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General Assembly President holds talks with leaders in Finland

General Assembly President holds talks with leaders in Finland

Climate change, economic development and United Nations reform topped the agenda during talks between General Assembly President Srgjan Kerim and Finnish Government leaders over the past two days in Helsinki.

In a meeting with Finland’s President Tarja Halonen today, Mr. Kerim focused on the priority topics of the current Assembly session, including climate change and the efforts to achieve the anti-poverty targets known as the Millennium Development Goals (MDGs) by 2015.

Ms. Halonen and Mr. Kerim also discussed the gender aspects of these issues and of sustainable development, the Assembly President’s spokesperson told reporters.

The Assembly’s priority topics were also the focus of discussions today with Sauli Niinistö, the Speaker of Parliament, and with a group of parliamentarians from different political parties.

Last night Mr. Kerim held talks with Prime Minister Matti Vanhanen and with Foreign Trade and Development Minister Paavo Väyrynen, and the three men agreed that reform of the UN needed to reflect changes in the international system. Mr. Vanhanen also accepted an invitation to address next week’s high-level debate at the Assembly on the MDGs.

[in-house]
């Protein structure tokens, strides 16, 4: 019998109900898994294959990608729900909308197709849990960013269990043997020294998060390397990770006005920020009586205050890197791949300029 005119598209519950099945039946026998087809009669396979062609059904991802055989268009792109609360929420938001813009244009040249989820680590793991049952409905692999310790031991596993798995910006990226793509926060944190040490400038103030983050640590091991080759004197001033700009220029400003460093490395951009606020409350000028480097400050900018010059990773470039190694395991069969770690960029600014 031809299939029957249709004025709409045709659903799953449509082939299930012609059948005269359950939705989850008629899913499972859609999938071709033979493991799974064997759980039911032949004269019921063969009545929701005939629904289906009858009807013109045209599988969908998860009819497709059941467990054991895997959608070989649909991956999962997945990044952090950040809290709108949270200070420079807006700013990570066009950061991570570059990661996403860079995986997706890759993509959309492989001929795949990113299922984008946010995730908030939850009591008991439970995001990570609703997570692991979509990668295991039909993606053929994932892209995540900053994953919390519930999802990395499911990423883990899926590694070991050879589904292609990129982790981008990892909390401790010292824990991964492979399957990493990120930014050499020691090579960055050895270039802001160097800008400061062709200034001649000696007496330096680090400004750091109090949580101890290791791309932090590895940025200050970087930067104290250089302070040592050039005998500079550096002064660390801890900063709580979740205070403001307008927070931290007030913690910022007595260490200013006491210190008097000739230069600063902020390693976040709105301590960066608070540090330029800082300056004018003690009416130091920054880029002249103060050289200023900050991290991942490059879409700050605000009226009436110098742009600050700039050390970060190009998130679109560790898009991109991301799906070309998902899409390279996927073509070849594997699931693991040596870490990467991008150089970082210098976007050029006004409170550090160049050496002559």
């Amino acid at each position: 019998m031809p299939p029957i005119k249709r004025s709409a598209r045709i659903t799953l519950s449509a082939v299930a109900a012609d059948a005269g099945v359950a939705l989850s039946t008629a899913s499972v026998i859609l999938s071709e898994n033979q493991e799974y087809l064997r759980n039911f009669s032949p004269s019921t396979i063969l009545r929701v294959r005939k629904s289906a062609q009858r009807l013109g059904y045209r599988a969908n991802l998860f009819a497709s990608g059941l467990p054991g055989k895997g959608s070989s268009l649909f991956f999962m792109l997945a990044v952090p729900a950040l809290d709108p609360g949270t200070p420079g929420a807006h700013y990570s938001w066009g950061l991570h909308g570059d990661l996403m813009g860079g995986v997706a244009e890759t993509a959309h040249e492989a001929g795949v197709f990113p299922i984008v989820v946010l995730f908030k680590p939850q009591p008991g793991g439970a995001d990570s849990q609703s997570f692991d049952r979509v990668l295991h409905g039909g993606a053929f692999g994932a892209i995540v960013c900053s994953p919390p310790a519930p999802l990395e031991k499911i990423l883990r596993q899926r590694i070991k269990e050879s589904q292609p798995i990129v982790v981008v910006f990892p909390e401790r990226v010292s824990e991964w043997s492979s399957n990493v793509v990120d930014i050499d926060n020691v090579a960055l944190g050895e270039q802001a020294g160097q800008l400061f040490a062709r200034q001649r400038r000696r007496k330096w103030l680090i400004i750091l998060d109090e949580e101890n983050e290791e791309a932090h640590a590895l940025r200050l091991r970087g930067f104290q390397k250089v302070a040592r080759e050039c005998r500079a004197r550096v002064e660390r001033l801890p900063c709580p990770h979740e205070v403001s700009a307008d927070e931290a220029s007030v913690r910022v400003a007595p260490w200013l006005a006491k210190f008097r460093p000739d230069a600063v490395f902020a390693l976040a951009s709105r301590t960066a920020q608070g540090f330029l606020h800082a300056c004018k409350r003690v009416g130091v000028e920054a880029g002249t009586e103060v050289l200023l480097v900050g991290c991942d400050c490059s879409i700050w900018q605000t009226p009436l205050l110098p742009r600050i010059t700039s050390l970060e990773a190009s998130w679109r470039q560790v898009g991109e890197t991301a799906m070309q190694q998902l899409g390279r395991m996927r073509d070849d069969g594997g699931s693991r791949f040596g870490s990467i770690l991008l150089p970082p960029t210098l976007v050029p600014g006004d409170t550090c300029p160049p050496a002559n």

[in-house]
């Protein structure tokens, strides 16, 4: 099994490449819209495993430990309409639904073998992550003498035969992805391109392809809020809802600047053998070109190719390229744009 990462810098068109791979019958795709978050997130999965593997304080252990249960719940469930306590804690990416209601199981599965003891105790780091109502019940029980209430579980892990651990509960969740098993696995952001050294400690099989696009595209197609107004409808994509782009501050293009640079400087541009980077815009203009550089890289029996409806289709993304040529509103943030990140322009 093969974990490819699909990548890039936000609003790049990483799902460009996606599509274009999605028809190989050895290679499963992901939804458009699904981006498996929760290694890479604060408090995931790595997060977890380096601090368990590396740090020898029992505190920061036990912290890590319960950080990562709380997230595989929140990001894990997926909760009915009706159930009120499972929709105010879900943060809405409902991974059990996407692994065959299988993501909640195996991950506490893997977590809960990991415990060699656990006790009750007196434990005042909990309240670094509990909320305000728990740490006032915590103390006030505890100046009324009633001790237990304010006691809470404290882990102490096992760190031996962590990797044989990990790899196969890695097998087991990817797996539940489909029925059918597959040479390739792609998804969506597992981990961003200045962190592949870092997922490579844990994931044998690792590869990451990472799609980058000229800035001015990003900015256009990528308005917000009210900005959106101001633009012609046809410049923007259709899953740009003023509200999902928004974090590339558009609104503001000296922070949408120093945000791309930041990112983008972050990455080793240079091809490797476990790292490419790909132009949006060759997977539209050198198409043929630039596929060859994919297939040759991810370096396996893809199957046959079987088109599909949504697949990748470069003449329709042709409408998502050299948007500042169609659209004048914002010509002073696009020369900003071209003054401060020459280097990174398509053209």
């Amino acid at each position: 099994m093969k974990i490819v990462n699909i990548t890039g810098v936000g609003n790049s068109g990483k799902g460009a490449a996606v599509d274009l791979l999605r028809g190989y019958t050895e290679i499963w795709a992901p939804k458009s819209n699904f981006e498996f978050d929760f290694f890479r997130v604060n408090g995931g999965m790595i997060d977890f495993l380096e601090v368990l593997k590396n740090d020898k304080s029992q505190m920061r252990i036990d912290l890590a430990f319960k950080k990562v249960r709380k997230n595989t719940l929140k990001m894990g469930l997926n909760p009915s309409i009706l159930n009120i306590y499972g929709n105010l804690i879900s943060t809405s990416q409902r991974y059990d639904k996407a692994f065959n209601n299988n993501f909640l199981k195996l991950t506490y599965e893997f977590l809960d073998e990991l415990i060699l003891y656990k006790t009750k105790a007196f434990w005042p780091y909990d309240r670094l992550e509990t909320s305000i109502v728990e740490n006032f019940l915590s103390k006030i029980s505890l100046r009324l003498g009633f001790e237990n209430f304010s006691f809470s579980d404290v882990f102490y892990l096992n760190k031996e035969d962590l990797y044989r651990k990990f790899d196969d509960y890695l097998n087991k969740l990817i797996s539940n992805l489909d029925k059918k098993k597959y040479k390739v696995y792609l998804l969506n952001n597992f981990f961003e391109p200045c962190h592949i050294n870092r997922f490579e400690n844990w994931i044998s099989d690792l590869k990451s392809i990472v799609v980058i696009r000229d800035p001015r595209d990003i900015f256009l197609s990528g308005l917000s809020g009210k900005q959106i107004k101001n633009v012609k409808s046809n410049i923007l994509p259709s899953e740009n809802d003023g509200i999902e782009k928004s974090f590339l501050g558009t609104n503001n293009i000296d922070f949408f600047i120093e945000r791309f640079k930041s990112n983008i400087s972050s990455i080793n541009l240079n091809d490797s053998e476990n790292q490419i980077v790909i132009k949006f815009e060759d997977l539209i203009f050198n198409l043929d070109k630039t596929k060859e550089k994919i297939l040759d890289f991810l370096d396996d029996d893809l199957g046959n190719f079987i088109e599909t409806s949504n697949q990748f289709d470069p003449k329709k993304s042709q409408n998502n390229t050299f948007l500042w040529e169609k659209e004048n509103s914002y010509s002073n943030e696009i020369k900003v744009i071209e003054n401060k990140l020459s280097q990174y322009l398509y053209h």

While in Finland, Mr. Kerim spoke at a seminar in Espoo on the subject of the UN in the era of globalization, stressing that the world had outgrown what he called the rigid parameters of existing institutional frameworks.

The President said in his keynote address that two major interdependent shifts currently occurring in world affairs offered the opportunity of “achieving a new culture of international relations.”

The first was a move away from State-centred policies towards human-centred approaches that emphasized the individual as the main subject and agency of policy. The second was a gradual move away from a preoccupation with rights to the acceptance of responsibilities that go with those rights, both for the State and for the individual.

He said any reform of the UN had to aim to ensure that its forums were more flexible, dynamic and capable of acting on the basis of an “equilibrium of interests” rather than on the principle of maintaining a balance of power.

Earlier this week, Mr. Kerim also visited Rome and met Pope Benedict XVI, Italian Prime Minister Romano Prodi and other leaders.